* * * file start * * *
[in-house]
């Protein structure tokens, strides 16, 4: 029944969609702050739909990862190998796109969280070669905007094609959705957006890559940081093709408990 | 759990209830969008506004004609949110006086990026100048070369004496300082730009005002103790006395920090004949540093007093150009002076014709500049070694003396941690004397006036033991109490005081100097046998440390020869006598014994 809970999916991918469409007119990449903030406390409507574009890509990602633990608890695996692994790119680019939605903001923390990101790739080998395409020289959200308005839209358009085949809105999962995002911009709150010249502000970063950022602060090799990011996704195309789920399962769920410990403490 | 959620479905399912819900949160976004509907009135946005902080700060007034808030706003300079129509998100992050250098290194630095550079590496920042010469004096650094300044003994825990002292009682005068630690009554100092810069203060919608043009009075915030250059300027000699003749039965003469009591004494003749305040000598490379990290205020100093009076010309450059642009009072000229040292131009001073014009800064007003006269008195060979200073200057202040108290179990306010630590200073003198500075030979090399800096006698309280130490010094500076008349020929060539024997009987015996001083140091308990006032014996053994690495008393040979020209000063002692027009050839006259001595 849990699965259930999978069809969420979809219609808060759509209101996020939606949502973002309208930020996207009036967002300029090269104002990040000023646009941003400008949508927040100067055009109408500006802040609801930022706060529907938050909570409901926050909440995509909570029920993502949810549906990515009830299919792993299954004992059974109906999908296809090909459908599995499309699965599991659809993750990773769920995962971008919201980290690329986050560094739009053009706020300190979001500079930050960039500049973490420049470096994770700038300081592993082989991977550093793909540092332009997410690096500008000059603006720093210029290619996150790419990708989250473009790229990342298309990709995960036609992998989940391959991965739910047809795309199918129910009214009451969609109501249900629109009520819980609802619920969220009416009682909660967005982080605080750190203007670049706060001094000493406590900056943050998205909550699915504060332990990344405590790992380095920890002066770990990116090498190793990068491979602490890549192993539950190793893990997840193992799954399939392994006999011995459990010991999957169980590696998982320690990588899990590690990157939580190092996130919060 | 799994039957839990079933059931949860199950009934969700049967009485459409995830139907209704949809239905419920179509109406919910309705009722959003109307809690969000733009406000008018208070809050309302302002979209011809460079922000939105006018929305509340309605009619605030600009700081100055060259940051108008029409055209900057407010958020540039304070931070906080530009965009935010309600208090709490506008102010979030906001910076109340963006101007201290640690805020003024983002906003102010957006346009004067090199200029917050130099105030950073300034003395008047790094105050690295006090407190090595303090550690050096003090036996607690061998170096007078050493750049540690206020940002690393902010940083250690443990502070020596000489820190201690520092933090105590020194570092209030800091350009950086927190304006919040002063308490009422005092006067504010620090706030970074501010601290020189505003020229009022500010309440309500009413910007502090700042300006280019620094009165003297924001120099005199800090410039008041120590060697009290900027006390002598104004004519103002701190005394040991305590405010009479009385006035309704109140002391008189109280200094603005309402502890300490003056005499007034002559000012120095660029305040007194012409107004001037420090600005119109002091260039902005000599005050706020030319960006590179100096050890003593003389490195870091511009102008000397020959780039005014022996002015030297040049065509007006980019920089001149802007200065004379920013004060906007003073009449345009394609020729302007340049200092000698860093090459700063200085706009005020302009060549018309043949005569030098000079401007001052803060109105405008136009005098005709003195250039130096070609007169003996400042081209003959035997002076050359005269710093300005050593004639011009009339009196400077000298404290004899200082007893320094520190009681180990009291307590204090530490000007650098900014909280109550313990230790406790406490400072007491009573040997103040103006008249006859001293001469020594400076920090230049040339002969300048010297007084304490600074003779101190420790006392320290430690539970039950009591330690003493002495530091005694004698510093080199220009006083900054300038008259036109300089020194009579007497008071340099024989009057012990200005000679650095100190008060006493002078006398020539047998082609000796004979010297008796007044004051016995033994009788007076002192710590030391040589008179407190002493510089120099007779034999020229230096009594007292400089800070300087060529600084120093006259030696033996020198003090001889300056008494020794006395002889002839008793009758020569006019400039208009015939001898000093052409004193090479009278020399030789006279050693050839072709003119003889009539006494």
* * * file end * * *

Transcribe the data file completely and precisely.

[in-house]
């Protein structure tokens, strides 16, 4: 029944969609702050739909990862190998796109969280070669905007094609959705957006890559940081093709408990 | 759990209830969008506004004609949110006086990026100048070369004496300082730009005002103790006395920090004949540093007093150009002076014709500049070694003396941690004397006036033991109490005081100097046998440390020869006598014994 809970999916991918469409007119990449903030406390409507574009890509990602633990608890695996692994790119680019939605903001923390990101790739080998395409020289959200308005839209358009085949809105999962995002911009709150010249502000970063950022602060090799990011996704195309789920399962769920410990403490 | 959620479905399912819900949160976004509907009135946005902080700060007034808030706003300079129509998100992050250098290194630095550079590496920042010469004096650094300044003994825990002292009682005068630690009554100092810069203060919608043009009075915030250059300027000699003749039965003469009591004494003749305040000598490379990290205020100093009076010309450059642009009072000229040292131009001073014009800064007003006269008195060979200073200057202040108290179990306010630590200073003198500075030979090399800096006698309280130490010094500076008349020929060539024997009987015996001083140091308990006032014996053994690495008393040979020209000063002692027009050839006259001595 849990699965259930999978069809969420979809219609808060759509209101996020939606949502973002309208930020996207009036967002300029090269104002990040000023646009941003400008949508927040100067055009109408500006802040609801930022706060529907938050909570409901926050909440995509909570029920993502949810549906990515009830299919792993299954004992059974109906999908296809090909459908599995499309699965599991659809993750990773769920995962971008919201980290690329986050560094739009053009706020300190979001500079930050960039500049973490420049470096994770700038300081592993082989991977550093793909540092332009997410690096500008000059603006720093210029290619996150790419990708989250473009790229990342298309990709995960036609992998989940391959991965739910047809795309199918129910009214009451969609109501249900629109009520819980609802619920969220009416009682909660967005982080605080750190203007670049706060001094000493406590900056943050998205909550699915504060332990990344405590790992380095920890002066770990990116090498190793990068491979602490890549192993539950190793893990997840193992799954399939392994006999011995459990010991999957169980590696998982320690990588899990590690990157939580190092996130919060 | 799994039957839990079933059931949860199950009934969700049967009485459409995830139907209704949809239905419920179509109406919910309705009722959003109307809690969000733009406000008018208070809050309302302002979209011809460079922000939105006018929305509340309605009619605030600009700081100055060259940051108008029409055209900057407010958020540039304070931070906080530009965009935010309600208090709490506008102010979030906001910076109340963006101007201290640690805020003024983002906003102010957006346009004067090199200029917050130099105030950073300034003395008047790094105050690295006090407190090595303090550690050096003090036996607690061998170096007078050493750049540690206020940002690393902010940083250690443990502070020596000489820190201690520092933090105590020194570092209030800091350009950086927190304006919040002063308490009422005092006067504010620090706030970074501010601290020189505003020229009022500010309440309500009413910007502090700042300006280019620094009165003297924001120099005199800090410039008041120590060697009290900027006390002598104004004519103002701190005394040991305590405010009479009385006035309704109140002391008189109280200094603005309402502890300490003056005499007034002559000012120095660029305040007194012409107004001037420090600005119109002091260039902005000599005050706020030319960006590179100096050890003593003389490195870091511009102008000397020959780039005014022996002015030297040049065509007006980019920089001149802007200065004379920013004060906007003073009449345009394609020729302007340049200092000698860093090459700063200085706009005020302009060549018309043949005569030098000079401007001052803060109105405008136009005098005709003195250039130096070609007169003996400042081209003959035997002076050359005269710093300005050593004639011009009339009196400077000298404290004899200082007893320094520190009681180990009291307590204090530490000007650098900014909280109550313990230790406790406490400072007491009573040997103040103006008249006859001293001469020594400076920090230049040339002969300048010297007084304490600074003779101190420790006392320290430690539970039950009591330690003493002495530091005694004698510093080199220009006083900054300038008259036109300089020194009579007497008071340099024989009057012990200005000679650095100190008060006493002078006398020539047998082609000796004979010297008796007044004051016995033994009788007076002192710590030391040589008179407190002493510089120099007779034999020229230096009594007292400089800070300087060529600084120093006259030696033996020198003090001889300056008494020794006395002889002839008793009758020569006019400039208009015939001898000093052409004193090479009278020399030789006279050693050839072709003119003889009539006494």